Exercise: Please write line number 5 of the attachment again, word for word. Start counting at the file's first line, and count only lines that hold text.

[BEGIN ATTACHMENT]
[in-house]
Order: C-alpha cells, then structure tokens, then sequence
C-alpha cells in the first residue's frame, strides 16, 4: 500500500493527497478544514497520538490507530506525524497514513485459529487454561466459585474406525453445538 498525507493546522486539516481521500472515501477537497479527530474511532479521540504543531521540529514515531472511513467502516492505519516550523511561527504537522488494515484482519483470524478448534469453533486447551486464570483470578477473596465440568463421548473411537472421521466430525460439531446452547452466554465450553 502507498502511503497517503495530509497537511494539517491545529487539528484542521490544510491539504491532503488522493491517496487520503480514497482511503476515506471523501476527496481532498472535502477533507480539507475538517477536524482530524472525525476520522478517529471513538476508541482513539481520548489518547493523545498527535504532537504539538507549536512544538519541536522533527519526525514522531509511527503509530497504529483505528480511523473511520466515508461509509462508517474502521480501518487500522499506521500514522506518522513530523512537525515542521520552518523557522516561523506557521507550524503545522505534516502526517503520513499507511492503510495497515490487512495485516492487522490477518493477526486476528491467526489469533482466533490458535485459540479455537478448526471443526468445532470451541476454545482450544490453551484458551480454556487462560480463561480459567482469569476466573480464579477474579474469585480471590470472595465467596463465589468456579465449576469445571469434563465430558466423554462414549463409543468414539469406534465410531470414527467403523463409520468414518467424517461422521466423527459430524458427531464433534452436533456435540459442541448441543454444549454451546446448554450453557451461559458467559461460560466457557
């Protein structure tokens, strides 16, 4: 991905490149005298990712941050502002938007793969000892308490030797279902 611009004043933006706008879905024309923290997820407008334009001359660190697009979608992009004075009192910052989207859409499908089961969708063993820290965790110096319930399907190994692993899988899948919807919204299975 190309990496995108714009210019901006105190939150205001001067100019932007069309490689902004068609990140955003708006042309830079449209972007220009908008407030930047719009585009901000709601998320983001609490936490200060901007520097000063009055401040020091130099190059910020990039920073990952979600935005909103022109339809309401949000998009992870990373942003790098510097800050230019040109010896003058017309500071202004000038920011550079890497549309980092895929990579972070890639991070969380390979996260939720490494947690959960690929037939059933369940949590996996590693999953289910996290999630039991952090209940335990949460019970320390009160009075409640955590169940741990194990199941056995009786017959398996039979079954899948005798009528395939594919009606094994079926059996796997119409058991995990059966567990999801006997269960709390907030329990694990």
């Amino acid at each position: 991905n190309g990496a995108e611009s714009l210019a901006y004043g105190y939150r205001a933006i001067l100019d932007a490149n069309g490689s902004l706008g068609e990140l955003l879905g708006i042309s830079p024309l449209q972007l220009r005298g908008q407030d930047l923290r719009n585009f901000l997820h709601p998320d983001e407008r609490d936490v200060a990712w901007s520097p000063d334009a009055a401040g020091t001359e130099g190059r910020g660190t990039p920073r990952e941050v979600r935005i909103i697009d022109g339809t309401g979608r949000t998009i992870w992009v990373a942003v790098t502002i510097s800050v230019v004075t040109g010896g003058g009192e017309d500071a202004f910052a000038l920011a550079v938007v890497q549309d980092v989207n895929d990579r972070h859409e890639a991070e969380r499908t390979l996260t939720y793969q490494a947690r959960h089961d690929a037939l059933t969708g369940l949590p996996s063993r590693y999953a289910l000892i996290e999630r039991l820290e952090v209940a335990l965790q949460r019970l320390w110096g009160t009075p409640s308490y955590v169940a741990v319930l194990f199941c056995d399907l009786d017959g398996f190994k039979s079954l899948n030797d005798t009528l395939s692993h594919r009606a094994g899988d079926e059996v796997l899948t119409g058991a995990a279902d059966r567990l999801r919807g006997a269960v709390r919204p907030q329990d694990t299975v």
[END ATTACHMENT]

């Amino acid at each position: 991905n190309g990496a995108e611009s714009l210019a901006y004043g105190y939150r205001a933006i001067l100019d932007a490149n069309g490689s902004l706008g068609e990140l955003l879905g708006i042309s830079p024309l449209q972007l220009r005298g908008q407030d930047l923290r719009n585009f901000l997820h709601p998320d983001e407008r609490d936490v200060a990712w901007s520097p000063d334009a009055a401040g020091t001359e130099g190059r910020g660190t990039p920073r990952e941050v979600r935005i909103i697009d022109g339809t309401g979608r949000t998009i992870w992009v990373a942003v790098t502002i510097s800050v230019v004075t040109g010896g003058g009192e017309d500071a202004f910052a000038l920011a550079v938007v890497q549309d980092v989207n895929d990579r972070h859409e890639a991070e969380r499908t390979l996260t939720y793969q490494a947690r959960h089961d690929a037939l059933t969708g369940l949590p996996s063993r590693y999953a289910l000892i996290e999630r039991l820290e952090v209940a335990l965790q949460r019970l320390w110096g009160t009075p409640s308490y955590v169940a741990v319930l194990f199941c056995d399907l009786d017959g398996f190994k039979s079954l899948n030797d005798t009528l395939s692993h594919r009606a094994g899988d079926e059996v796997l899948t119409g058991a995990a279902d059966r567990l999801r919807g006997a269960v709390r919204p907030q329990d694990t299975v």